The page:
by: Kevin McCarty Updated:
TACOMA, Wash. - A federal judge said when Josh Powell was ordered to undergo a psychosexual evaluation and a lie detector test on February 1, 2012, he walked out of court looking like a caged animal.
Four days later he killed himself and his sons Charlie, 7, and Braden, 5, beating them with a hatchet before setting a match to his gasoline-soaked home during a visit supervised by state Child Protective Services.
Chuck Cox, the boys’ grandfather, father of their mother, Susan Cox Powell, claimed he called and warned CPS this could happen two days before the murders.
“He was cornered and I was concerned for the safety of the children at that time, and I made that known to the social worker,” Cox said.
Cox is suing the state, claiming Child Protective Services and the Department of Social and Health Services didn't act on warning signs Josh Powell was a threat.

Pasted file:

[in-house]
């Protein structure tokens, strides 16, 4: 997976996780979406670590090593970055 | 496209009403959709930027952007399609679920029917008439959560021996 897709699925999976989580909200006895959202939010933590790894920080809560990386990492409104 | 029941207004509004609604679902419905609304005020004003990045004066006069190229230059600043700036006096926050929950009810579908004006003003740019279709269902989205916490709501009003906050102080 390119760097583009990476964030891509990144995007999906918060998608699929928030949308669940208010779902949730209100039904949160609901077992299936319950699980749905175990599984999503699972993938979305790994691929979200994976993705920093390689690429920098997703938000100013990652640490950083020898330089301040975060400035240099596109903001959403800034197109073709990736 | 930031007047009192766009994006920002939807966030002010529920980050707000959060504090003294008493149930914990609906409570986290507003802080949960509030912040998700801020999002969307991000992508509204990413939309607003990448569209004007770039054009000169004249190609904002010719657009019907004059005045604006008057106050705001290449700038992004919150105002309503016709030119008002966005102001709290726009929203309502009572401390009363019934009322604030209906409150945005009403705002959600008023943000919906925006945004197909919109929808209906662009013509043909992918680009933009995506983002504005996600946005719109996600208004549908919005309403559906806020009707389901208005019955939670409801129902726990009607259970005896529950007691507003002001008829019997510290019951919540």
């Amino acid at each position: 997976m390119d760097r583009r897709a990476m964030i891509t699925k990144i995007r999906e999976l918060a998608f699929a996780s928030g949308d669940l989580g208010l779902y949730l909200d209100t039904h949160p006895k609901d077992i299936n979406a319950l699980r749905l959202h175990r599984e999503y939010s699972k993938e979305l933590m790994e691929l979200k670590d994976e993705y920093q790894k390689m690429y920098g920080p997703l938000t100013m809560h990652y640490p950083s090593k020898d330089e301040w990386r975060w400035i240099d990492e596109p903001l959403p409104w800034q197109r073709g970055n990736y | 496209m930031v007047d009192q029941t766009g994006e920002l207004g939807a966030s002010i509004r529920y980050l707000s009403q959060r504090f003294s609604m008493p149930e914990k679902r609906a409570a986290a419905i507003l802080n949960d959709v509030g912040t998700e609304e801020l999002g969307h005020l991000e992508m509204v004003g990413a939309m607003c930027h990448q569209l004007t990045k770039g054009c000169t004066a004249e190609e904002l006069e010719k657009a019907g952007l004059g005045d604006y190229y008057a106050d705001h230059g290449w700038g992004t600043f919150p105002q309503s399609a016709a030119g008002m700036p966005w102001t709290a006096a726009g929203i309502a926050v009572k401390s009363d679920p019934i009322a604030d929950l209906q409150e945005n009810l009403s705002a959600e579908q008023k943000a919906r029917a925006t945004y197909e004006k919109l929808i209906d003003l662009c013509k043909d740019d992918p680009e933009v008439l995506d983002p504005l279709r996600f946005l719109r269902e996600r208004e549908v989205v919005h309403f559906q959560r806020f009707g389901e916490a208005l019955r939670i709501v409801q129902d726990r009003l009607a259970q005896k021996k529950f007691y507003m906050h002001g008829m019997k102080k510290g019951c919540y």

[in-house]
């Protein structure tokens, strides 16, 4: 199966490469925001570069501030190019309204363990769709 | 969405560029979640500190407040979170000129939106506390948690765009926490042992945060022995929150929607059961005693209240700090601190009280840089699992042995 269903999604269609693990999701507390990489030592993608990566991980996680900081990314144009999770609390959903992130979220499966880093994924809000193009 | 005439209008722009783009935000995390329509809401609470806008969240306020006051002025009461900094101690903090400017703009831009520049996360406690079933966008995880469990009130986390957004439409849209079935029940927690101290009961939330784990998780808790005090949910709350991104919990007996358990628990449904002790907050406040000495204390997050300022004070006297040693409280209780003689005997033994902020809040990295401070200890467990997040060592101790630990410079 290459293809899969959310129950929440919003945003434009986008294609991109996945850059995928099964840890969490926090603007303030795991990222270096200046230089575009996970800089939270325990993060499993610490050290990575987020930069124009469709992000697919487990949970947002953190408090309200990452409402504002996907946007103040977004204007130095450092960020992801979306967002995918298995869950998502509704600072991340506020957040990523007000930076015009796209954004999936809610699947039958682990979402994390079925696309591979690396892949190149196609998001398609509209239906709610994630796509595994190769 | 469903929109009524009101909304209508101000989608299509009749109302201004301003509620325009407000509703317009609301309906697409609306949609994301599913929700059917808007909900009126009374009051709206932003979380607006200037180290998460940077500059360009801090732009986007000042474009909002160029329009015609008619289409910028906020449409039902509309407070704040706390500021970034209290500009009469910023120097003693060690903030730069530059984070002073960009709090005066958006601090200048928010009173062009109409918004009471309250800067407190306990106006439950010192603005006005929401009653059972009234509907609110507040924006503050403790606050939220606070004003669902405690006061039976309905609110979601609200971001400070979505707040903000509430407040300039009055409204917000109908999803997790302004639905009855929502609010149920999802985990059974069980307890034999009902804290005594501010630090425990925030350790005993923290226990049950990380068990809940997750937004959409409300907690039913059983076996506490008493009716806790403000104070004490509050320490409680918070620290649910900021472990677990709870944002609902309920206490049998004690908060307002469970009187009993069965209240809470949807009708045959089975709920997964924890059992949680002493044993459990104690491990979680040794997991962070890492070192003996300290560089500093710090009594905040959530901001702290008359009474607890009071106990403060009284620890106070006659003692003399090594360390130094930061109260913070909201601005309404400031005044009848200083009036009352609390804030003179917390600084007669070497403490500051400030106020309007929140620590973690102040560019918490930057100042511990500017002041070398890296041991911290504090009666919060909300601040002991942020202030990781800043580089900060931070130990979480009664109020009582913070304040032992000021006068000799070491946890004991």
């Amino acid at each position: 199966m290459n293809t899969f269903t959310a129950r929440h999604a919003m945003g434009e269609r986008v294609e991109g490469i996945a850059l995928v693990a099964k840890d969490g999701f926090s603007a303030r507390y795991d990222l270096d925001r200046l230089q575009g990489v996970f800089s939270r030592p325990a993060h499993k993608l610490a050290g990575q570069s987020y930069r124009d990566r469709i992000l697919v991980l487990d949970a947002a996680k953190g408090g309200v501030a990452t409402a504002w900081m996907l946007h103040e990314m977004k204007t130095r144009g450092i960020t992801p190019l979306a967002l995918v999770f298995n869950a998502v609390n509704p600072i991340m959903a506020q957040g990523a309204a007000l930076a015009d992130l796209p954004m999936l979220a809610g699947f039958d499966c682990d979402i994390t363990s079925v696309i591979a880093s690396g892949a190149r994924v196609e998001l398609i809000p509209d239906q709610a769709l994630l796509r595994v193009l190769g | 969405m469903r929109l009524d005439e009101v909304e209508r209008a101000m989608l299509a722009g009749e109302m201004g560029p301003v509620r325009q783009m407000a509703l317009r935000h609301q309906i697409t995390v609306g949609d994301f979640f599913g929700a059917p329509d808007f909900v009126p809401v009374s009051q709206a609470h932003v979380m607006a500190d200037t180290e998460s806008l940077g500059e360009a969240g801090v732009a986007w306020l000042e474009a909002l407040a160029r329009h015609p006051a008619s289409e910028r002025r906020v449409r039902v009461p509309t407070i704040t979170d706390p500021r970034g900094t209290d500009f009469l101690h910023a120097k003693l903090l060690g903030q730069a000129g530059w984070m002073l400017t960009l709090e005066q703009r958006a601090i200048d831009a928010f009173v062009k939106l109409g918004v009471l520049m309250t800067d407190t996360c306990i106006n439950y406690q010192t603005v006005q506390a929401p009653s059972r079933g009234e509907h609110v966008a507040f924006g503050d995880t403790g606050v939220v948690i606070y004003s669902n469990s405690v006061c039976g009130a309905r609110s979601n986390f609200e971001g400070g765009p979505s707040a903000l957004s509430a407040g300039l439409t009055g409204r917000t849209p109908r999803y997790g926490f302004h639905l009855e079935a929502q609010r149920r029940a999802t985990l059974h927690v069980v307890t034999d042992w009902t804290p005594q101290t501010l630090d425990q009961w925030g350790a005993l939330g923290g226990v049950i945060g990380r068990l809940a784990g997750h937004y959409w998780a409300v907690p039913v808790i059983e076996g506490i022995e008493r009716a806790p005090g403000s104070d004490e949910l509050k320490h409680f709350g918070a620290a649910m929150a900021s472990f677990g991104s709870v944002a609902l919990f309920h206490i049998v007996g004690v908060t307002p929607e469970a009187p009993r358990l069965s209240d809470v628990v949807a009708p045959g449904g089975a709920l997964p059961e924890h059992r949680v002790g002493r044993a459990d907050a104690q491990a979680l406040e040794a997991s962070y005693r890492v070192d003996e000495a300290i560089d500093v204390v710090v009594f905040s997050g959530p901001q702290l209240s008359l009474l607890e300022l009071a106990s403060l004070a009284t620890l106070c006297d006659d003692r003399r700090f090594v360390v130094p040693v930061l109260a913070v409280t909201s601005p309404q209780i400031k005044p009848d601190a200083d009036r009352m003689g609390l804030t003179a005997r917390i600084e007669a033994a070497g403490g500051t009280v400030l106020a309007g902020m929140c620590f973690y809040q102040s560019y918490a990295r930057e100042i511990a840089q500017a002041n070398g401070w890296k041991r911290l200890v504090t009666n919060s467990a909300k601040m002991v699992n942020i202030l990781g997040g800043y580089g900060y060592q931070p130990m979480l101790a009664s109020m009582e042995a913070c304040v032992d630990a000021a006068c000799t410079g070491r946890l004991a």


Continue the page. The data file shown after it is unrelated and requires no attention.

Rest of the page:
The state is asking a federal judge to throw out the case, saying CPS is immune because case workers were simply obeying a judge's order to carry out the visit.
In a hearing in Tacoma Thursday attorneys for CPS said there's no record of the phone call by Cox or a warning by Pierce County Sheriff's detectives that Powell was a danger to his sons as Cox claimed.
“This was a hunch that he was a very dangerous person,” said Assistant Attorney General Peter Helmberger. “Well of course he was a very dangerous person. That was everybody’s hunch. But you need evidence in order to move forward.”
Cox's attorneys are asking that the state’s motion for summary judgment be denied—saying they want their day in court.
“We have to hold people accountable when children die, especially when they die at the hands of their father with a hatchet,” said Cox attorney Anne Bremner.
U.S. District Court Judge Ronald Leighton called the case a tragedy of “epic proportion."
Leighton’s decision on whether or not the case will go before a jury is expected within two weeks.